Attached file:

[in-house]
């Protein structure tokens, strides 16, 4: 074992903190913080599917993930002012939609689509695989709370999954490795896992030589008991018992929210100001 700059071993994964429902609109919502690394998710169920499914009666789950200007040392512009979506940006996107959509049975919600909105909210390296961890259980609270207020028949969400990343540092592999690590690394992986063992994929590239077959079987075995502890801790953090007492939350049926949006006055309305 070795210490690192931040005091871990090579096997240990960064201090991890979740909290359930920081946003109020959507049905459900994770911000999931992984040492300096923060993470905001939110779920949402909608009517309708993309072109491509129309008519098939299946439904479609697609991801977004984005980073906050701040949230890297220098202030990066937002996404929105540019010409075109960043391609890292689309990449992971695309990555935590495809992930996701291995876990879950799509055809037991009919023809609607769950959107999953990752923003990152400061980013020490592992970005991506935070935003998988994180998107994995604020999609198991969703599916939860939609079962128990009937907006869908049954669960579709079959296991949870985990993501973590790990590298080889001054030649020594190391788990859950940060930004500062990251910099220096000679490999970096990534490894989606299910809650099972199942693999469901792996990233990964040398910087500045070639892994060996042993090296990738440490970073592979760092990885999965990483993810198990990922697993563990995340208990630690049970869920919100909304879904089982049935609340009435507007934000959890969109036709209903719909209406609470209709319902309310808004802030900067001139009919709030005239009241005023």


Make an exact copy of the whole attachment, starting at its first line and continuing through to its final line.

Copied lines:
[in-house]
């Protein structure tokens, strides 16, 4: 074992903190913080599917993930002012939609689509695989709370999954490795896992030589008991018992929210100001 700059071993994964429902609109919502690394998710169920499914009666789950200007040392512009979506940006996107959509049975919600909105909210390296961890259980609270207020028949969400990343540092592999690590690394992986063992994929590239077959079987075995502890801790953090007492939350049926949006006055309305 070795210490690192931040005091871990090579096997240990960064201090991890979740909290359930920081946003109020959507049905459900994770911000999931992984040492300096923060993470905001939110779920949402909608009517309708993309072109491509129309008519098939299946439904479609697609991801977004984005980073906050701040949230890297220098202030990066937002996404929105540019010409075109960043391609890292689309990449992971695309990555935590495809992930996701291995876990879950799509055809037991009919023809609607769950959107999953990752923003990152400061980013020490592992970005991506935070935003998988994180998107994995604020999609198991969703599916939860939609079962128990009937907006869908049954669960579709079959296991949870985990993501973590790990590298080889001054030649020594190391788990859950940060930004500062990251910099220096000679490999970096990534490894989606299910809650099972199942693999469901792996990233990964040398910087500045070639892994060996042993090296990738440490970073592979760092990885999965990483993810198990990922697993563990995340208990630690049970869920919100909304879904089982049935609340009435507007934000959890969109036709209903719909209406609470209709319902309310808004802030900067001139009919709030005239009241005023």